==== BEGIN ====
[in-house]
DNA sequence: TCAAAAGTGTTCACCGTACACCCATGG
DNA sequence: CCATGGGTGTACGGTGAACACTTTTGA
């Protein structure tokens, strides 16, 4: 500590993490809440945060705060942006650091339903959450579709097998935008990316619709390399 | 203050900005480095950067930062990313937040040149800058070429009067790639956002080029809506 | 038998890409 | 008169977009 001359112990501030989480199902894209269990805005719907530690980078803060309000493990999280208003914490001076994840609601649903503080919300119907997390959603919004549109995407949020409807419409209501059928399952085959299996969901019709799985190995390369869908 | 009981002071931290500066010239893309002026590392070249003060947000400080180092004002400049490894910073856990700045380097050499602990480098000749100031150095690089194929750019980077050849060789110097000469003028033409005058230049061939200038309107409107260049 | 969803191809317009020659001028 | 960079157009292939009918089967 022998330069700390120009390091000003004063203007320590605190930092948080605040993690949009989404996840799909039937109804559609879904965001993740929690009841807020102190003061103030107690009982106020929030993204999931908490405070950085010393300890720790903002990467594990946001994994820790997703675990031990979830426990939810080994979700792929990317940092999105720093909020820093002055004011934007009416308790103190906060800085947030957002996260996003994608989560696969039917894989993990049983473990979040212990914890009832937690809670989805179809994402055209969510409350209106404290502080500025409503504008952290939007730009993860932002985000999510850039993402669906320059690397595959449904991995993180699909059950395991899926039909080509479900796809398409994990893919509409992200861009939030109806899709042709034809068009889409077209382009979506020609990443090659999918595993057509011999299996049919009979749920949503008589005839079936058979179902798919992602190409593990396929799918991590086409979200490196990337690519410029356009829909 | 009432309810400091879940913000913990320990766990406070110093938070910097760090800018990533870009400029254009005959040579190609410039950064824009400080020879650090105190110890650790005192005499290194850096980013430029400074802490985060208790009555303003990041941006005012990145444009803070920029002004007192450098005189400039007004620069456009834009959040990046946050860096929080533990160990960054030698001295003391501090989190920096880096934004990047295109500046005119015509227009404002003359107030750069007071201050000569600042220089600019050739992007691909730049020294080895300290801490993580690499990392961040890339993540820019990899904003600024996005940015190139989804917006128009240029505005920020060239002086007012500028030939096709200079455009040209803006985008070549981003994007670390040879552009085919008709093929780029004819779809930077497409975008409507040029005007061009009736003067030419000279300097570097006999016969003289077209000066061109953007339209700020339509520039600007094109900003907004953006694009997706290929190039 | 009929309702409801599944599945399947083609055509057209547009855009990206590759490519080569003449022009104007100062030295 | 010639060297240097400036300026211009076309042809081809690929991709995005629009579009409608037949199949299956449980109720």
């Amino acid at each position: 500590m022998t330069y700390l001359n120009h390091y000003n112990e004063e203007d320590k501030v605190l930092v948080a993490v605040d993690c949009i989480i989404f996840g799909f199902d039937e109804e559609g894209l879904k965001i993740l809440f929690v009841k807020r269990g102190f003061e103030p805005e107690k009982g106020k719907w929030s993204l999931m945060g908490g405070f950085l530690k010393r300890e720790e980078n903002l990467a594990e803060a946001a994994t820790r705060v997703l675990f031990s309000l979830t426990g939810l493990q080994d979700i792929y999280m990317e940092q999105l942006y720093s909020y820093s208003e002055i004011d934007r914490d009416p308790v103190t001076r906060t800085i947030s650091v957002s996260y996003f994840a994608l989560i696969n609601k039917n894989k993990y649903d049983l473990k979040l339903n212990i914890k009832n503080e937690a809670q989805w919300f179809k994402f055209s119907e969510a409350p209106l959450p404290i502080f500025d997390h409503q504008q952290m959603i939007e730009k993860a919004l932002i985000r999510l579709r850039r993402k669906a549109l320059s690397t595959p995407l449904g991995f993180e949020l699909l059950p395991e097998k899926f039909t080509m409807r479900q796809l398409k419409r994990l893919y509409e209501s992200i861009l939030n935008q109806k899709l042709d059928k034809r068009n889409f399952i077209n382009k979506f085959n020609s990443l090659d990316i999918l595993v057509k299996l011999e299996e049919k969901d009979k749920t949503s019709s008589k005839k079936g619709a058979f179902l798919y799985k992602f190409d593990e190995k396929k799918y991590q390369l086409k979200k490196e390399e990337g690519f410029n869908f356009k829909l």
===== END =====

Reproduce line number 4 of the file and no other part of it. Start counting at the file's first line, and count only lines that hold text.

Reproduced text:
């Protein structure tokens, strides 16, 4: 500590993490809440945060705060942006650091339903959450579709097998935008990316619709390399 | 203050900005480095950067930062990313937040040149800058070429009067790639956002080029809506 | 038998890409 | 008169977009 001359112990501030989480199902894209269990805005719907530690980078803060309000493990999280208003914490001076994840609601649903503080919300119907997390959603919004549109995407949020409807419409209501059928399952085959299996969901019709799985190995390369869908 | 009981002071931290500066010239893309002026590392070249003060947000400080180092004002400049490894910073856990700045380097050499602990480098000749100031150095690089194929750019980077050849060789110097000469003028033409005058230049061939200038309107409107260049 | 969803191809317009020659001028 | 960079157009292939009918089967 022998330069700390120009390091000003004063203007320590605190930092948080605040993690949009989404996840799909039937109804559609879904965001993740929690009841807020102190003061103030107690009982106020929030993204999931908490405070950085010393300890720790903002990467594990946001994994820790997703675990031990979830426990939810080994979700792929990317940092999105720093909020820093002055004011934007009416308790103190906060800085947030957002996260996003994608989560696969039917894989993990049983473990979040212990914890009832937690809670989805179809994402055209969510409350209106404290502080500025409503504008952290939007730009993860932002985000999510850039993402669906320059690397595959449904991995993180699909059950395991899926039909080509479900796809398409994990893919509409992200861009939030109806899709042709034809068009889409077209382009979506020609990443090659999918595993057509011999299996049919009979749920949503008589005839079936058979179902798919992602190409593990396929799918991590086409979200490196990337690519410029356009829909 | 009432309810400091879940913000913990320990766990406070110093938070910097760090800018990533870009400029254009005959040579190609410039950064824009400080020879650090105190110890650790005192005499290194850096980013430029400074802490985060208790009555303003990041941006005012990145444009803070920029002004007192450098005189400039007004620069456009834009959040990046946050860096929080533990160990960054030698001295003391501090989190920096880096934004990047295109500046005119015509227009404002003359107030750069007071201050000569600042220089600019050739992007691909730049020294080895300290801490993580690499990392961040890339993540820019990899904003600024996005940015190139989804917006128009240029505005920020060239002086007012500028030939096709200079455009040209803006985008070549981003994007670390040879552009085919008709093929780029004819779809930077497409975008409507040029005007061009009736003067030419000279300097570097006999016969003289077209000066061109953007339209700020339509520039600007094109900003907004953006694009997706290929190039 | 009929309702409801599944599945399947083609055509057209547009855009990206590759490519080569003449022009104007100062030295 | 010639060297240097400036300026211009076309042809081809690929991709995005629009579009409608037949199949299956449980109720």